Just like other chronic diseases, addiction is a disease that affects the entire family. Addiction changes the addict and, as a result, impacts how they interact with their family. The entire household is changed by addiction. The effects of having an addicted parent can be felt long after childhood and long after the parent gets sober. Our parents set the tone for the relationships we form throughout the rest of our lives. Dysfunction in these relationships can create dysfunction in our later relationships.
Adult children of addicted parents may find that they struggle more in their relationships than those who grew up without addiction in their homes. At The Last House, we understand the devastating effects of addiction on the family and we know how those effects can linger. We know the value of working through these effects and are happy to help you explore the available resources.
What Does It Mean To Be Adult Children of Addicted Parents?
Whether your parent has found their way to recovery or not, you may still be feeling the effects of their addiction. Adult children of addicted parents grow up with at least some level of dysfunction and it affects how they interact with the rest of the world. Many who are adult children of addicted parents find themselves struggling with addiction and others will find themselves in relationships with addicts.
The children of addicts often engage in many unhealthy behaviors in relationships. They often are unable to set healthy boundaries with others, put the needs of others before their own, and engage in people-pleasing. Adult Children of Alcoholics/Dysfunctional Families (ACA) is a twelve-step program that offers children of addicts a place to heal from growing up with an addict and the associated dysfunction. ACA describes itself as “a safe, nonjudgmental environment that allows us to grieve our childhoods and conduct an honest inventory of ourselves and our family—so we may (i) identify and heal core trauma, (ii) experience freedom from shame and abandonment, and (iii) become our own loving parents”. Through participation in peer support groups such as ACA and working with a therapist, many adult children of addicted parents can heal.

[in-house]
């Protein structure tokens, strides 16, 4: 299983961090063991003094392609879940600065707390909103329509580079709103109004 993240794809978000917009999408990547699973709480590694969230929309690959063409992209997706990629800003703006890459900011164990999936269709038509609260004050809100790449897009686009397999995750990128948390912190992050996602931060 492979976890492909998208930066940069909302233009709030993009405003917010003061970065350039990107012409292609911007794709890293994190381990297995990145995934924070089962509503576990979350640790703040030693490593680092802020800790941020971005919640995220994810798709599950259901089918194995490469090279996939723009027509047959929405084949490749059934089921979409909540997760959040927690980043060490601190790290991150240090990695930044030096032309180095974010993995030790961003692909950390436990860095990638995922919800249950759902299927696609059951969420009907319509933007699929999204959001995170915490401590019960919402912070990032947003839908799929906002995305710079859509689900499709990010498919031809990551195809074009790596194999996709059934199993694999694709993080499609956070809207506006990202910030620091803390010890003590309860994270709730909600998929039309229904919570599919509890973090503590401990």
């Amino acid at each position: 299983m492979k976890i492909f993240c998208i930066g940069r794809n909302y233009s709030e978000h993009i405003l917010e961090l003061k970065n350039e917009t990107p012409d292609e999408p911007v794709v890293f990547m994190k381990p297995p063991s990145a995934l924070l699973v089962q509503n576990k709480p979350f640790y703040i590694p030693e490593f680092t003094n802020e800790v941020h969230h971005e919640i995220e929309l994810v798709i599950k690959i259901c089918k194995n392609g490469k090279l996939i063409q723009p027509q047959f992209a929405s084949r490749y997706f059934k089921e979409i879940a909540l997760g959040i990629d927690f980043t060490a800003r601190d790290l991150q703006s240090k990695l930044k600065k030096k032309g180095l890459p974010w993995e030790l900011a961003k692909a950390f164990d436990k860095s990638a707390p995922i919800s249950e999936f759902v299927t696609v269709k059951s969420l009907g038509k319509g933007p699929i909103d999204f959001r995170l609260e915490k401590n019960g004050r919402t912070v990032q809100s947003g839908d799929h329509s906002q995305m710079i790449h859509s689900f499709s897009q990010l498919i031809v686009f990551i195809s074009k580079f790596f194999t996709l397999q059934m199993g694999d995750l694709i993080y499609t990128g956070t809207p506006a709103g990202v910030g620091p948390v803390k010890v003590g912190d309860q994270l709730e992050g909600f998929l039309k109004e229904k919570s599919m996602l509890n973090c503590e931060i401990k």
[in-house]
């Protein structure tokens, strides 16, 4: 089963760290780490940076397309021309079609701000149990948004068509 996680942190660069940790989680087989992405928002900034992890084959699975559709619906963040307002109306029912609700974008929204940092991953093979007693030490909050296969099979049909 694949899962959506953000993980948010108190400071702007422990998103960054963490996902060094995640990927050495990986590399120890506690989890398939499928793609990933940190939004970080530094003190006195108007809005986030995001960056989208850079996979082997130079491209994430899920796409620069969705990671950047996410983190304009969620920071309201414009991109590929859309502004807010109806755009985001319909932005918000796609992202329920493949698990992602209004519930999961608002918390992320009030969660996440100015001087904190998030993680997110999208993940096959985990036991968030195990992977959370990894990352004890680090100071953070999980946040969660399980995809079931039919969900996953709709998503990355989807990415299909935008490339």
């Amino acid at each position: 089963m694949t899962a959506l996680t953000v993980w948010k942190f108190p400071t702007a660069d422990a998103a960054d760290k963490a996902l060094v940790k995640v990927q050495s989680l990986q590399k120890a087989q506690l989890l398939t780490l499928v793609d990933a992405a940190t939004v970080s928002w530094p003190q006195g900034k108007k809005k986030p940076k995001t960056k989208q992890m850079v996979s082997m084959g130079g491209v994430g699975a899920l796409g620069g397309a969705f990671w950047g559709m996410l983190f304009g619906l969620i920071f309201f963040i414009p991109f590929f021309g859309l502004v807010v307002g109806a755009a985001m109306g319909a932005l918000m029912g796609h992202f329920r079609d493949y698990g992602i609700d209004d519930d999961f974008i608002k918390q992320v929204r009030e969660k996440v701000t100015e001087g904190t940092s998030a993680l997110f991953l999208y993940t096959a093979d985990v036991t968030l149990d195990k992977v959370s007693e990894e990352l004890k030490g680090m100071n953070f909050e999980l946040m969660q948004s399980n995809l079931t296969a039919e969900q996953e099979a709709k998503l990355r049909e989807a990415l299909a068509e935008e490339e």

Examples of How Addiction Affects Family Members
As children, we learn about attachment, nurturing, and socialization from our families. If one or both of our parents struggle with addiction, the way that we interact with other individuals will be impacted. Growing up with an addicted parent can lead to unmet developmental needs. The chaos of an addicted parent often leads to the disruption of attachment, roles, routines, communication, finances, and socialization. Because addiction requires so many secrets and lies, it can be hard for a child to understand what is and is not real. Additionally, many adult children of addicted parents report having to grow up much faster to take on the responsibilities that their parent was not fulfilling or to deal with the abuse that occurred. The effects of being the child of an addicted parent are long-lasting and often require a great deal of therapeutic work to overcome.
Why You Should Live In a Sober Living House
Located throughout West Los Angeles, The Last House is a network of structured sober living homes. We believe in enabling our clients to have a meaningful life. The Last House will provide you with the tools to participate in your recovery. Activities such as service commitments, sober parties, conventions, dances, and house outings are all a part of helping you learn how to have fun in sobriety. As active members of the Los Angeles Sober Living community, our staff understands what it takes to stay sober and can support you in your journey. So, if you’re wondering how to create your sober life, The Last House is here to help.